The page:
The conference itself was quite interesting. I especially liked the talks about the non-development aspects of open source software, like the discussions on marketing and inter-project communication (I wrote the notes for both of those sessions, which I don’t think is a coincidence because I was interested in those topics to begin with). It was eye-opening to see that every open-source project, even the established ones with foundations and business models and lots of users (all categories that potentially describe both Wikimedia and MediaWiki) struggle with the same issues of gaining “buzz” and coordinating decisions that regular software companies, for better or worse, have professionals handling.
I also got to spend with my brother and his wonderful family. And yes, I did go to this party, which was awesome (it was essentially a party full of people at various software startups, which you would never, ever see in New York); and, separately, I went to this great vegetarian restaurant as well.
After the weekend, it was time to head to the new MediaWiki office in San Francisco, where I met for two days with the members of the Wikipedia Usability Initiative. We had some very interesting and fruitful discussions, all on the subject of the template forms project, which is what I’m involved with. Lots of discussions about naming, which is always trickier than it seems!
In what really is a coincidence, earlier today I released the TemplateInfo extension, which is the first draft of my section of the work for the template-forms project. Hopefully it’ll end up on a gigantic website before too long.
]]>http://yaronkoren.com/blog/?feed=rss2&p=174Gone till December
http://yaronkoren.com/blog/?p=171#commentsFri, 23 Oct 2009 06:17:09 +0000YaronUncategorizedhttp://yaronkoren.com/blog/?p=171Things have been busy lately, of course, and it looks they’ll stay busy for the next month and a half… in the interests of keeping people informed, and in lieu of continuous Twitter feeds, I figured I’d share my upcoming plans:
I’m looking forward to the honeymoon, but otherwise I don’t know how well this new role of international jet-setter fits me… hopefully 2010 will be calmer all around.
http://yaronkoren.com/blog/?p=170#commentsWed, 21 Oct 2009 01:27:15 +0000YaronNYChttp://yaronkoren.com/blog/?p=170Once again, I’m extremely delinquent with my posting… I should have written something right away after the wedding, but somehow I’ve let over two weeks pass. Anyway, yes, I’m a married man now! So that’s Mr. Yaron Koren to you. People say you don’t feel much different after you get married, but that hasn’t been quite true for me: I feel a big sense of relief now, and I guess a sort of inner calm. I’ve had a tendency over the last few years, after having started working for myself, to put everything into to-do lists, as a way of trying to manage all the chaos; and this was one big item on life’s to-do list, with recently many sub-items as the wedding got closer, and now it’s checked off. The wedding went great; everyone seemed to have a really good time. Unfortunately, there’s no central place for photos yet; there are some scattered among different Facebook galleries, only some of which I remember how to access; plus some in various emails. Anyway, here are some somewhat-grainy highlights, before the photos from the professional photographer show up:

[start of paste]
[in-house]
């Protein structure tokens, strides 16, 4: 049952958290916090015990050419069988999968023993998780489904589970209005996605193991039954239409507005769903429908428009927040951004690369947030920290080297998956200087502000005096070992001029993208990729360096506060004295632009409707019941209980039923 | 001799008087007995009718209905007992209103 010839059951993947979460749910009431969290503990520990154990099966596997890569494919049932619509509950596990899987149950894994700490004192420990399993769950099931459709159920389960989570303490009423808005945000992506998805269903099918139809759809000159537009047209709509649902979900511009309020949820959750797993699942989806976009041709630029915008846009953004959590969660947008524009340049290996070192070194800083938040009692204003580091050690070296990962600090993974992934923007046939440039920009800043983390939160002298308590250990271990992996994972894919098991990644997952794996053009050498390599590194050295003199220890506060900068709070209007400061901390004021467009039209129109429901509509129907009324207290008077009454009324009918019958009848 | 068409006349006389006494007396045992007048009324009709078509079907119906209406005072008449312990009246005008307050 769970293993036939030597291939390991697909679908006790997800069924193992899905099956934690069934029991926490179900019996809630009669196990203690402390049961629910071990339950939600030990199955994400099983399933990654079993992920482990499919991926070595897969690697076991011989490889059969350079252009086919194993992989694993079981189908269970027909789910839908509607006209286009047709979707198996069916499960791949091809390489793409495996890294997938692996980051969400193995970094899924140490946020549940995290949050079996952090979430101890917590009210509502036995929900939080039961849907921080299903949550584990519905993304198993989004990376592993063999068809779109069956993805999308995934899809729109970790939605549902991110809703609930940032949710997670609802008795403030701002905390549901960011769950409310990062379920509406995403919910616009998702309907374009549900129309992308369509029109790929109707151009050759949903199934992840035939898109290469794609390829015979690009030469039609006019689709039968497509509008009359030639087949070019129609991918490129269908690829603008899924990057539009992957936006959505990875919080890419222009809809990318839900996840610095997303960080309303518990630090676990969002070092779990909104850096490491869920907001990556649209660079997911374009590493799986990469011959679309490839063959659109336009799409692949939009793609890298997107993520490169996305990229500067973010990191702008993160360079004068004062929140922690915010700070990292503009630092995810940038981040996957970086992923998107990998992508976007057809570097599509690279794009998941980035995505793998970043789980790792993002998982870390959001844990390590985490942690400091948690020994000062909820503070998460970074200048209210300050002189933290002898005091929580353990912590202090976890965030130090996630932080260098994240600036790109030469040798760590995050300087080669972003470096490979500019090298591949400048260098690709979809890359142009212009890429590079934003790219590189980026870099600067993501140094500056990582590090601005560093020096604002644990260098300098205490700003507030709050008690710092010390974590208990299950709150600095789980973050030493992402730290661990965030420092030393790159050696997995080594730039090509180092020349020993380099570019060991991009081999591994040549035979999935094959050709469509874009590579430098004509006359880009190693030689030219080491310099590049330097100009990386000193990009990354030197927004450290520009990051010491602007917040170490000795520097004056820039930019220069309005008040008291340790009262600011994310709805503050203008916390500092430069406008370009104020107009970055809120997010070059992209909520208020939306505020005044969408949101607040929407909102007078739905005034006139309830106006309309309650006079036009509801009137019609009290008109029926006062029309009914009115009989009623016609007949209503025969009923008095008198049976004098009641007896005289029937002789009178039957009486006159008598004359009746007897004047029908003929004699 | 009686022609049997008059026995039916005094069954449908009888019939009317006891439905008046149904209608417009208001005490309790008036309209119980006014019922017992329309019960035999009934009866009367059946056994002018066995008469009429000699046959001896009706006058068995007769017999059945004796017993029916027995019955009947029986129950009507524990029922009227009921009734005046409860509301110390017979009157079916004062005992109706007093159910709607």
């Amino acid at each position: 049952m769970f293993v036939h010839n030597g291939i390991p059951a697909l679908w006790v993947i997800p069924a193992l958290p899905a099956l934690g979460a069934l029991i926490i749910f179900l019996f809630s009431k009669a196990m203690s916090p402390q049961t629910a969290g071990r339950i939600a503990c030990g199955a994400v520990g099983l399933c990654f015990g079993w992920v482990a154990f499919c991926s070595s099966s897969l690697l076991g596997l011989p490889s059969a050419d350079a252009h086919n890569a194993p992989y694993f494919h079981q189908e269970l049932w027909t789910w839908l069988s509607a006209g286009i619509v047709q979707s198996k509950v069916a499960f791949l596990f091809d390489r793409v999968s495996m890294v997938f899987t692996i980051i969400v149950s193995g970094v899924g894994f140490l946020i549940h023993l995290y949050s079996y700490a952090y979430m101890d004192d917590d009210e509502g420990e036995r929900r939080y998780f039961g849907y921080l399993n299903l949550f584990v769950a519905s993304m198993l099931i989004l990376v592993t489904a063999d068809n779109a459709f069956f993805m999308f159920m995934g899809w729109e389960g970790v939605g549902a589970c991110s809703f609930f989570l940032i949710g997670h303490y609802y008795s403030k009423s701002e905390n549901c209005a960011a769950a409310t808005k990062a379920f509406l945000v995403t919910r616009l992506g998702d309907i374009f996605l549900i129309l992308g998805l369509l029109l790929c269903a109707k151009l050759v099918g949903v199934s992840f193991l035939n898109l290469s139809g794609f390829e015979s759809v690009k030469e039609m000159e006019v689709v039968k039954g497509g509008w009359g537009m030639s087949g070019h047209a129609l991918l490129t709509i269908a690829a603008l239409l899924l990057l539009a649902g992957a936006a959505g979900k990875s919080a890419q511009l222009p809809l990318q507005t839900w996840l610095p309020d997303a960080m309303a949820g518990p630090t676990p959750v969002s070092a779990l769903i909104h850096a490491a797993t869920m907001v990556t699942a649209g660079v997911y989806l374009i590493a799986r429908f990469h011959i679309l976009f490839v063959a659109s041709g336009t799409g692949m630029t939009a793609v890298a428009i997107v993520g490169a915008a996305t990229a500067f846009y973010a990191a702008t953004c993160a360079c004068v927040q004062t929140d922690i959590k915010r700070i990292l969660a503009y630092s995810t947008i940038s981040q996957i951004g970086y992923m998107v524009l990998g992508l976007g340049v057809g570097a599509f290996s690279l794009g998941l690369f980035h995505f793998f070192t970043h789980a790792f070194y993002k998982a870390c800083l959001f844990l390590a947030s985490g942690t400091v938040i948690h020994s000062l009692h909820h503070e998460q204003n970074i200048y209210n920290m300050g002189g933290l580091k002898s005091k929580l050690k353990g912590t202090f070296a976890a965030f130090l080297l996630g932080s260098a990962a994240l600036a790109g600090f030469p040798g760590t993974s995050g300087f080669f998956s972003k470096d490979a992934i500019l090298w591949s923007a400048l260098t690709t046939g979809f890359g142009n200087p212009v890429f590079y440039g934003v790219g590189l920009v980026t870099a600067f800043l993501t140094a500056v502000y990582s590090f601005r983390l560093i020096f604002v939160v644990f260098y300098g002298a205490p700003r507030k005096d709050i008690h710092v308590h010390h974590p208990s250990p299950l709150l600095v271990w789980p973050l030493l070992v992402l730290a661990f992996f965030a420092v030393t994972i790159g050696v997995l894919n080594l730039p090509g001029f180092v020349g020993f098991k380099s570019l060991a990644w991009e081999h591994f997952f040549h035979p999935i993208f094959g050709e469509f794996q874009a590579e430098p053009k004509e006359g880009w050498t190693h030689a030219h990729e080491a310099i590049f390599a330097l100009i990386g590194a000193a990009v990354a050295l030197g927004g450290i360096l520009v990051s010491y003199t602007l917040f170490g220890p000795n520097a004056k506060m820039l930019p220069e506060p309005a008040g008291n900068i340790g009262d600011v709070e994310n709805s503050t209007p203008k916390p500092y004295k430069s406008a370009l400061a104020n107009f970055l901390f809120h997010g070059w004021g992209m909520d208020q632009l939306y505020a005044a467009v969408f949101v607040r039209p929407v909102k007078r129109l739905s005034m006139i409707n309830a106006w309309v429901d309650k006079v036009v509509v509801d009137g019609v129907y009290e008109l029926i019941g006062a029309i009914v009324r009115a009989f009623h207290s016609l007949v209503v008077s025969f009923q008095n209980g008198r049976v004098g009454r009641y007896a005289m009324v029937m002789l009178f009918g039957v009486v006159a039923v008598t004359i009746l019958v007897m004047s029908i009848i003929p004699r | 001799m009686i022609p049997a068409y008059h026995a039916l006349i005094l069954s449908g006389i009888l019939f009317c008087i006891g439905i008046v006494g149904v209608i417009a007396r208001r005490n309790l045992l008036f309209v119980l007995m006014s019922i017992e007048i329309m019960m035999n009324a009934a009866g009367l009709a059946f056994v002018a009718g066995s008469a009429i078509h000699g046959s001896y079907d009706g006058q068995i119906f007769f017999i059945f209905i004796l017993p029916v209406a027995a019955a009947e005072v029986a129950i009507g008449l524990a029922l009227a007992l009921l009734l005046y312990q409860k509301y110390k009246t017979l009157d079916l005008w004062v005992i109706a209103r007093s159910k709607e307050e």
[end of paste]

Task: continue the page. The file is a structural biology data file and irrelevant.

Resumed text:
http://yaronkoren.com/blog/?feed=rss2&p=170Going to the (reception hall) of love
http://yaronkoren.com/blog/?p=169#commentsFri, 02 Oct 2009 22:16:39 +0000YaronUncategorizedhttp://yaronkoren.com/blog/?p=169I had delayed writing about this for a fairly long time, partly because I decided a while ago that this blog was going to be strictly about technical and semi-technical issues, and I stopped writing about personal stuff, pop culture things, etc. After a while I started feeling guilty that I hadn’t written about it yet, which just made it hard to write something about it, thinking about how I’d have to explain my delay in writing about it, which just made the situation worse, etc. etc.
Anyway… I’m extremely pleased to say that I’m getting married in two days. (!!) My lovely bride, who for now prefers to remain anonymous on the internet, is named Lee (that’s actually her nickname, but it’s what everyone calls her), and I’ve known her for four years, and she’s the light of my life.
For an only-adequate, somewhat-too-Photoshopped photo of the two of us, but the only reasonable one I could find on this short notice, see here.
]]>http://yaronkoren.com/blog/?feed=rss2&p=169Forms coming to Wikipedia?
http://yaronkoren.com/blog/?p=168#commentsFri, 25 Sep 2009 03:03:57 +0000YaronUncategorizedhttp://yaronkoren.com/blog/?p=168I’m doing some part-time work for the Wikimedia Foundation now, on the usability project; you can see the first fruits of my labor here - a proposal for template-based forms on Wikipedia (this, I should note carefully, would not be using Semantic Forms). And you can see the spirited, if mostly tangential, discussion about it on the Wikipedia developers mailing list here.